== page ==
A speculator is anyone who trades derivatives, commodities, bonds, equities or currencies with higher-than-average risk in ... Read Answer >>
  2. What is the difference between speculation and hedging?

    Learn about speculation and hedging, the difference between them, and how traders and investors speculate and hedge. Read Answer >>
  3. What are the typical day-to-day responsibilities of a Chief Operating Officer (COO)?

    Learn how a country's debt crisis affects the world, including how currency values, inflation and output are affected on ... Read Answer >>
  4. What is the difference between investing and speculating?

    The main difference between speculating and investing is the amount of of risk undertaken in the trade. Typically, high-risk ... Read Answer >>
  5. How can derivatives be used for speculation?

    Find out more about derivative securities, speculation and how derivatives could be used to speculate on the price of the ... Read Answer >>
  6. What is the difference between speculation and gambling?

    Learn about speculation and gambling, examples of speculation and gambling, and the main difference between a speculator ... Read Answer >>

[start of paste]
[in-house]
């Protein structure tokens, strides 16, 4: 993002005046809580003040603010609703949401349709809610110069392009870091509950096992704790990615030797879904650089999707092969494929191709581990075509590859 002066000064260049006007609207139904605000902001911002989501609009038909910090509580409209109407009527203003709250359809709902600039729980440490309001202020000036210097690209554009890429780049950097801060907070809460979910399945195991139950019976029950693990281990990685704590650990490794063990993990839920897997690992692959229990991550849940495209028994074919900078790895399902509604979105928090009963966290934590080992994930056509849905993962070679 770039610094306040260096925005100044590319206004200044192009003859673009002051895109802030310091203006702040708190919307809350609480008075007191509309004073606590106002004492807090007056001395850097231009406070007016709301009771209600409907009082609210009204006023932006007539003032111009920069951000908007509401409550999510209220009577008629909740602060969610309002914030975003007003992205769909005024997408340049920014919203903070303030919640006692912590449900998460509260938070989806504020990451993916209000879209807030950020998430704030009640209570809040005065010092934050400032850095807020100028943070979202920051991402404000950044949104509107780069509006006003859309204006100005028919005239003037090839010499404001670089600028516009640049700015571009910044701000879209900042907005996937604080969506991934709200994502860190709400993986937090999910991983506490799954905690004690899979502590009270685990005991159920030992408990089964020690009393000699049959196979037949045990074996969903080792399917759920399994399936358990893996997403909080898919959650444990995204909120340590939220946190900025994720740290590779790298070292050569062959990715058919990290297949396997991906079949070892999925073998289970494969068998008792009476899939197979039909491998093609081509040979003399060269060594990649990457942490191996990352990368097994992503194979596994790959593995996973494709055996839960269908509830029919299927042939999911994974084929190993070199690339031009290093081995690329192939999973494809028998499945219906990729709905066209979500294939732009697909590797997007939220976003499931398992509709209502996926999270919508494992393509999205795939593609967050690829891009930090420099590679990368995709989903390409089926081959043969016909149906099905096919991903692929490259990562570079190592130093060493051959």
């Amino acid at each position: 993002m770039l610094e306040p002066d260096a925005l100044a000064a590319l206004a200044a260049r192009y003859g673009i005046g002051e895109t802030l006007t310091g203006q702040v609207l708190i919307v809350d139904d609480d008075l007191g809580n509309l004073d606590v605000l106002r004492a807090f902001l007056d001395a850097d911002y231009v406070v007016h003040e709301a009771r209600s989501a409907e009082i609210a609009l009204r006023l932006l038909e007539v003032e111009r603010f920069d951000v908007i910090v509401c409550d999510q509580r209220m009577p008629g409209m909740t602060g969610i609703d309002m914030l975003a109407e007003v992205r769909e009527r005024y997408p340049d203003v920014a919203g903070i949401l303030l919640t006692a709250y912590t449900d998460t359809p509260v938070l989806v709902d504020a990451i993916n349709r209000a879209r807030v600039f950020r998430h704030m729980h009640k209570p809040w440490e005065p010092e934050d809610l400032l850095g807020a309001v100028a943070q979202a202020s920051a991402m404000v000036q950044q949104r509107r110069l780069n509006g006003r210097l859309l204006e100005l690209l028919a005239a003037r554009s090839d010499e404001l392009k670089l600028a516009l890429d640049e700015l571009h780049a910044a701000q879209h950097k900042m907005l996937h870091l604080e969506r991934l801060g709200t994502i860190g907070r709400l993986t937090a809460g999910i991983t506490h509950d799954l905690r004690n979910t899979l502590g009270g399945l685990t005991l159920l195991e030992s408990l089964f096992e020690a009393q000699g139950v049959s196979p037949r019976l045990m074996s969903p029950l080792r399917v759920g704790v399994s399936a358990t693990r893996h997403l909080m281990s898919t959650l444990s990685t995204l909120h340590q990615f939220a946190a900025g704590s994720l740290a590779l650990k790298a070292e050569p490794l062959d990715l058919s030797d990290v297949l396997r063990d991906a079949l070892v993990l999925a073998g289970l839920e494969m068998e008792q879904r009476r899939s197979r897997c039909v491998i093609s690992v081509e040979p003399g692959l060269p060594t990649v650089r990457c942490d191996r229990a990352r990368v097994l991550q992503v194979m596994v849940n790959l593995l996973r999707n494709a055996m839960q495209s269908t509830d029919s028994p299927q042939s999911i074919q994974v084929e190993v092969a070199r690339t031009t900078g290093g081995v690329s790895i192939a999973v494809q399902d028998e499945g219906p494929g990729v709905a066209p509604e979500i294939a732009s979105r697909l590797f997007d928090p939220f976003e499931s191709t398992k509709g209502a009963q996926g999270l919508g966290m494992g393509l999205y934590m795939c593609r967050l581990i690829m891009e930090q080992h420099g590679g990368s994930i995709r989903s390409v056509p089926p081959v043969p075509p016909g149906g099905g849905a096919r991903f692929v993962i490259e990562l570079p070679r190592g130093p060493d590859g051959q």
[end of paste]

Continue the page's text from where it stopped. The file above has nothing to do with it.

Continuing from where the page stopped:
Hot Definitions
  1. Reverse Mortgage

    A type of mortgage in which a homeowner can borrow money against the value of his or her home. No repayment of the mortgage ...
  2. Labor Market

    The labor market refers to the supply and demand for labor, in which employees provide the supply and employers the demand. ...
  3. Demand Curve

    The demand curve is a graphical representation of the relationship between the price of a good or service and the quantity ...
  4. Goldilocks Economy

    An economy that is not so hot that it causes inflation, and not so cold that it causes a recession. This term is used to ...
  5. White Squire

    Very similar to a "white knight", but instead of purchasing a majority interest, the squire purchases a lesser interest in ...
  6. MACD Technical Indicator

    Moving Average Convergence Divergence (or MACD) is a trend-following momentum indicator that shows the relationship between ...
Trading Center